Teen parenting teacher Kathy Eckstein has committed her career to assisting teenage mothers in the Citrus County School District.
In her 20 years of service, Eckstein has helped build the teen parenting program from onsite one-to-one counseling to a full nursery at Crystal River High School, benefiting an average of 30 to 40 students a year.
“When I started out I would go around to each of the girls at the high schools,” Eckstein said. “Twelve years ago we opened an onsite nursery at (Withlacoochee Technical College) and we were there up until three years ago when we moved here to Crystal River High School.”
When students find out they’re pregnant, guidance counselors point them in Eckstein’s direction.
“Usually we get them in right away,” Eckstein said. “It just depends on what their schedule looks like.”
Her program covers transportation, child care, and parenting classes for pregnant teens and young mothers throughout the county.
“So often they don’t have transportation,” Eckstein said. “We’ll send a bus to her house to pick her up and take her home in the afternoon. There’s really no excuse for them to drop out.”
Eckstein has students in the nursery for one block a day. There they bond with babies and learn the basics of caring for a newborn. While attending their other classes the babies stay in the nursery with Eckstein and two full-time aides. When they’re in the teen parenting program, they practice everyday skills in parenting, from pregnancy to graduation.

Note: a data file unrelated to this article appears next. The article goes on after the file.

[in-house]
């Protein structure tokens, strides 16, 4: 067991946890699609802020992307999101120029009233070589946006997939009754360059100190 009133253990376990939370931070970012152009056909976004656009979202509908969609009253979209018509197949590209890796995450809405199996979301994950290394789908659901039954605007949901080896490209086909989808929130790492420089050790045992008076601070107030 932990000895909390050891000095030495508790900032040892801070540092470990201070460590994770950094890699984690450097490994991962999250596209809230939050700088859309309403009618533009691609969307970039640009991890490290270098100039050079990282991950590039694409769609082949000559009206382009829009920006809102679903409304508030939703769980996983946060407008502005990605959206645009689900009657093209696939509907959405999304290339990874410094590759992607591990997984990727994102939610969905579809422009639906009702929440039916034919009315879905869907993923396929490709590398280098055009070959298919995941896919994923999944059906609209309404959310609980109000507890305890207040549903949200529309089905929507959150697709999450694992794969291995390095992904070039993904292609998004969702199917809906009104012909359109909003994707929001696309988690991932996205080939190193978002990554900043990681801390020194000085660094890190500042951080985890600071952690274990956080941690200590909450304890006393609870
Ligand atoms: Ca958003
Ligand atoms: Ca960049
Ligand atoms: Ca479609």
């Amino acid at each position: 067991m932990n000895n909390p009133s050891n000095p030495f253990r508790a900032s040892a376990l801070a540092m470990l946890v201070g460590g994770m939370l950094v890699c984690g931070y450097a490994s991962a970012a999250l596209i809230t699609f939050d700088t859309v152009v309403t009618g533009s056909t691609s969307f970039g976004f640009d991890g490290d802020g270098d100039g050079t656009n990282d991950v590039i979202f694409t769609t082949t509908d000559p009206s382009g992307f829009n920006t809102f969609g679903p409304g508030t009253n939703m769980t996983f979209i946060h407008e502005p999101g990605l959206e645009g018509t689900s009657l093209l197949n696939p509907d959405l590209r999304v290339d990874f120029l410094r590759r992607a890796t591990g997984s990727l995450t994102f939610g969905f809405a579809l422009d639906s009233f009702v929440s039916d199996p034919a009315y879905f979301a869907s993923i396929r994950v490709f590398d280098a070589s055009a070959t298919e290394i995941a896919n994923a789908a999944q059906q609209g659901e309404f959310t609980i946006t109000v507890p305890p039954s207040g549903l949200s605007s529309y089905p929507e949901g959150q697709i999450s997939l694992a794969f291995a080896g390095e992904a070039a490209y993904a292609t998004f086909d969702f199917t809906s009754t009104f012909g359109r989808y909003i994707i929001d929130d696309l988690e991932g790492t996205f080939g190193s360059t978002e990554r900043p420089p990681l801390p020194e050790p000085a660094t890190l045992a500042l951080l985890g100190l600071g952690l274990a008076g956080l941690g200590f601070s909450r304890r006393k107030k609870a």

“They learn about health and safety while they’re here,” Eckstein said. “They understand the importance of sanitizing, safety features, keeping the newborns and babies away from the toddlers.”
Eckstein even brings in members of parenting-focused community programs like Healthy Families, Healthy Start, Teen MOPS, and Kids Central to interact with the students.
“I bring in a lot of community agencies here on campus to talk to the girls,” Eckstein said. “Healthy Start is probably here at least every other week meeting with the girls and they’ll usually do an activity.”
She has found her efforts mold students into more confident and motivated young parents. Eckstein didn’t always see herself as a teen parenting teacher, but she has found it’s a role she was meant for.
“I actually wanted to go into social work,” Eckstein said. “I like working with the girls one on one and seeing what their goals are and how I can help them reach those goals; at least graduate from high school. If they’re stressed out about what’s happening at home I can talk to them one on one. I get to provide social work services to the girls and hook them up with great resources. I like making those connections. There’s a little bit of counseling involved. It’s more than just a job as a teacher.”